Staff scheduling and rotas

Key providers need to continue to provide services to their service users. However, these services are impacted by two factors:

  • measures to reduce the spread of the virus, for example isolation and social distancing; and
  • changes to the service users qualifying to access the service, for example only children with key worker parents can access schools.

Where the second factor leads to a reduction in demand for services, the provider must consider how the services can be staffed.

Unlike many office-based workers, many front-line service staff – teachers, care workers, community support etc. – cannot work from home. In cases where staff must be out in the community, the question then becomes what – if anything – can be done with the scheduling to reduce risks?

For example, consider teachers in a school with a significantly reduced cohort of children of key workers or with other qualifying special needs. Schools, especially primary schools, are particularly interesting to consider as daily routines and behaviours make maintaining ‘social distance’ more difficult – as has been seen anecdotally on social media, teachers are not making young children stay 2m away when they are upset or anxious.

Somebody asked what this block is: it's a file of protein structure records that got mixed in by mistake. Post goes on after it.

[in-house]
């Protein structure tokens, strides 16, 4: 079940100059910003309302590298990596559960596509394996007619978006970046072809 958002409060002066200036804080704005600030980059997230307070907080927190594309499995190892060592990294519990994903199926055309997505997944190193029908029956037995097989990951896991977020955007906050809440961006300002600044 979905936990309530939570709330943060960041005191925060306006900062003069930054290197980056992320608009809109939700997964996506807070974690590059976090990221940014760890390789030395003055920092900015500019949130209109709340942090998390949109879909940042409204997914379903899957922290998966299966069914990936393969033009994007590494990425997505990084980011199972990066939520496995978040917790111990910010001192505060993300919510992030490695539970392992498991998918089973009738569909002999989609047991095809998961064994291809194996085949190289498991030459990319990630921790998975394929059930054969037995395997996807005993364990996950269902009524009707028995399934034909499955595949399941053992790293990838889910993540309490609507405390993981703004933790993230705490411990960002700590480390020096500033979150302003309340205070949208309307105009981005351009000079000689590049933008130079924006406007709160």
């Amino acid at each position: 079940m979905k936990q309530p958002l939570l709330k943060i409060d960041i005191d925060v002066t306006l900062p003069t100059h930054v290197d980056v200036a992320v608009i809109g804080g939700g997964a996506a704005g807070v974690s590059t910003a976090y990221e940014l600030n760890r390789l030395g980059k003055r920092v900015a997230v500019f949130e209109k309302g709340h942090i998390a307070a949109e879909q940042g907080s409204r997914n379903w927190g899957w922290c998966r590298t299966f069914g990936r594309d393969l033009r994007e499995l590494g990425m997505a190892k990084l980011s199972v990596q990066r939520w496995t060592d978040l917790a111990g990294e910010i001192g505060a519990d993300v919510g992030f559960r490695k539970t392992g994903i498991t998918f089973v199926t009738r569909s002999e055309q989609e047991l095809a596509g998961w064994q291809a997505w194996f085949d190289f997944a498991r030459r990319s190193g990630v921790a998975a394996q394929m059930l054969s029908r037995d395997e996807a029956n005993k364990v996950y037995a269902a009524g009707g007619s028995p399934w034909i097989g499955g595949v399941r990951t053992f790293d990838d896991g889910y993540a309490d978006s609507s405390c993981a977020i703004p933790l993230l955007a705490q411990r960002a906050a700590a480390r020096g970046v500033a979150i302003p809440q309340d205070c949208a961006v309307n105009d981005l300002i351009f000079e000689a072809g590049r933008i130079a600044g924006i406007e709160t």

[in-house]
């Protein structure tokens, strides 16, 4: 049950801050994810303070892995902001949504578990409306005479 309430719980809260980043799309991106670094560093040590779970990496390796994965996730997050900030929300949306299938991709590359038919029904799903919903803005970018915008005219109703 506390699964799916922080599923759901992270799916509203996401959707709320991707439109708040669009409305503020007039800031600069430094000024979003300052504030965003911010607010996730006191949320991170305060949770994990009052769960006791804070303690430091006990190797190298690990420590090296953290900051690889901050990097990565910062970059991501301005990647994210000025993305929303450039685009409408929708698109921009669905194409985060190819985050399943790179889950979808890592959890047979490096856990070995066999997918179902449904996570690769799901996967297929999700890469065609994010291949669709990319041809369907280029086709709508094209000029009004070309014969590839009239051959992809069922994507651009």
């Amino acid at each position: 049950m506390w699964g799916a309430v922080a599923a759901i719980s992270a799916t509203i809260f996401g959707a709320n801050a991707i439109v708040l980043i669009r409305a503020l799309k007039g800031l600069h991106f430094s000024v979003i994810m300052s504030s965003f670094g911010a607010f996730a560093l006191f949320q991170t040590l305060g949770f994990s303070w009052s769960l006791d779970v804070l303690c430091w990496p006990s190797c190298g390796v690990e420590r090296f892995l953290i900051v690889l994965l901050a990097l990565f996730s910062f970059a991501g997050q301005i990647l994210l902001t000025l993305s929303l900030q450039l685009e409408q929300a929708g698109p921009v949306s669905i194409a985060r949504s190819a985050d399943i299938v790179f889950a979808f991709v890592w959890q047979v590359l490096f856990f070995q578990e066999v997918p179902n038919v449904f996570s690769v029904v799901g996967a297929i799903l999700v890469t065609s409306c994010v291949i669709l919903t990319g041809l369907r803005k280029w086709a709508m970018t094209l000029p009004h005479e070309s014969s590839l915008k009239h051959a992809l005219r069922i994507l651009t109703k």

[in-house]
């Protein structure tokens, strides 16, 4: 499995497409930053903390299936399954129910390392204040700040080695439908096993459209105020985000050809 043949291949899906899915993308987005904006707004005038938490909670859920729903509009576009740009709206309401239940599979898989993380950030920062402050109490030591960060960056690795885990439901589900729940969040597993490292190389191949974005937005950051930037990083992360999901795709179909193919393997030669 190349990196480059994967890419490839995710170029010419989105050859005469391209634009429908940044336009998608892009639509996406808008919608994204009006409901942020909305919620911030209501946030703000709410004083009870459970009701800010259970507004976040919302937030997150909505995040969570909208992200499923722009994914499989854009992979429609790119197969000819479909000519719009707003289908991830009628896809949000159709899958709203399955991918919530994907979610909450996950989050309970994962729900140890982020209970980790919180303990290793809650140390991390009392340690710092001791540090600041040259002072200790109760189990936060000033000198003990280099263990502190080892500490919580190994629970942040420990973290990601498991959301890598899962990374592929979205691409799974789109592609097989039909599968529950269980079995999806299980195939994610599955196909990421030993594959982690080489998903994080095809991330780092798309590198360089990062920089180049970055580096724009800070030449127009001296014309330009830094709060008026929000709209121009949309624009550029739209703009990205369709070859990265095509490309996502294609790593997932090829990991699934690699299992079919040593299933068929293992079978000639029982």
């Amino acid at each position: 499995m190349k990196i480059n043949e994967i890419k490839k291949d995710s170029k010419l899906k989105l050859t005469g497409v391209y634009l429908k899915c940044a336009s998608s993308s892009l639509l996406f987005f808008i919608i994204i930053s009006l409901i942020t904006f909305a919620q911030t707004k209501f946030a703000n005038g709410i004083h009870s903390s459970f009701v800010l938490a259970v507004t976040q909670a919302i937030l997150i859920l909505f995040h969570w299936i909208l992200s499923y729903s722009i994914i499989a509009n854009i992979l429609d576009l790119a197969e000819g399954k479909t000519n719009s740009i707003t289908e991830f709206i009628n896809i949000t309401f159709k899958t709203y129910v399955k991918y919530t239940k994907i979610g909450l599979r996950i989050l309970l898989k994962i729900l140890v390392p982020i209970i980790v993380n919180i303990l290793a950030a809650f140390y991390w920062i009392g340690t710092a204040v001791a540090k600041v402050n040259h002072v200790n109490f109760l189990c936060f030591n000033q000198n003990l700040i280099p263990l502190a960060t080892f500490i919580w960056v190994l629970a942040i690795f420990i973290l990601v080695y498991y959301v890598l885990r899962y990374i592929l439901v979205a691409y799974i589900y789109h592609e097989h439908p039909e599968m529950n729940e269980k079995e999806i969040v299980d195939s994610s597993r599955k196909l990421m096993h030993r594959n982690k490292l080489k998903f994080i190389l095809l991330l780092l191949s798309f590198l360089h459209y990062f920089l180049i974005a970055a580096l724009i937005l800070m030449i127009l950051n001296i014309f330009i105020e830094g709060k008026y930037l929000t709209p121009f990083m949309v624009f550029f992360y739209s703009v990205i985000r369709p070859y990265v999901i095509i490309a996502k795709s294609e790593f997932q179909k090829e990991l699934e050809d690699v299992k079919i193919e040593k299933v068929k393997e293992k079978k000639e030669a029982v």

Given the demographic of this cohort, it is likely that the existing staffing will be more than double that required on any individual day, even after accounting for staff self-isolation needs. This means that on each day more than half of the staff can remain at home and less than half can come in to school.

Let us assume that the staff can be split into two groups (A and B), each group comprising the range of competencies to operate the school with the reduced cohort of children (C).

One intuitive rota scheme would be ‘day-on-day-off’. In this scheme, on the first day, staff group A would be in school with the children (C) and staff group B would remain at home. On the following day, staff group A would stay home while staff group B would be in school with the children.. This pattern would repeat, and is illustrated over a two week period in figure 1, below.

Figure 1. ‘Day-on-day-off’ rota scheme where staff groups A and B come into school on alternate days

This scheme would, in normal circumstances, meet the basic scheduling requirements: the children are receiving appropriate education and care, and staff perceive the rota as fair.

However, is it the best rota in our current context?

Public Health England state that “infections spread easily in closed spaces where people gather together [guidance on social distancing]. We can therefore assume that there is a significant risk of transmission amongst the people (staff and children) in school each day. This is illustrated by the red arrows in figure 2.

Figure 2:. ‘Day-on-day-off’ rota showing transmission risk.

Whilst there are no cases of Covid-19 in any of the groups A, B and C there is clearly no risk of transmission.

However, consider one person in any of these groups becoming infected with the virus. If this was a child, then there is a risk of transmission to other children and either group A or group B staff on the first day, and to other children and the other group of staff on the second day. If this was a member of staff, then similarly on the first day there is a risk of transmission to other staff in their group and to the children.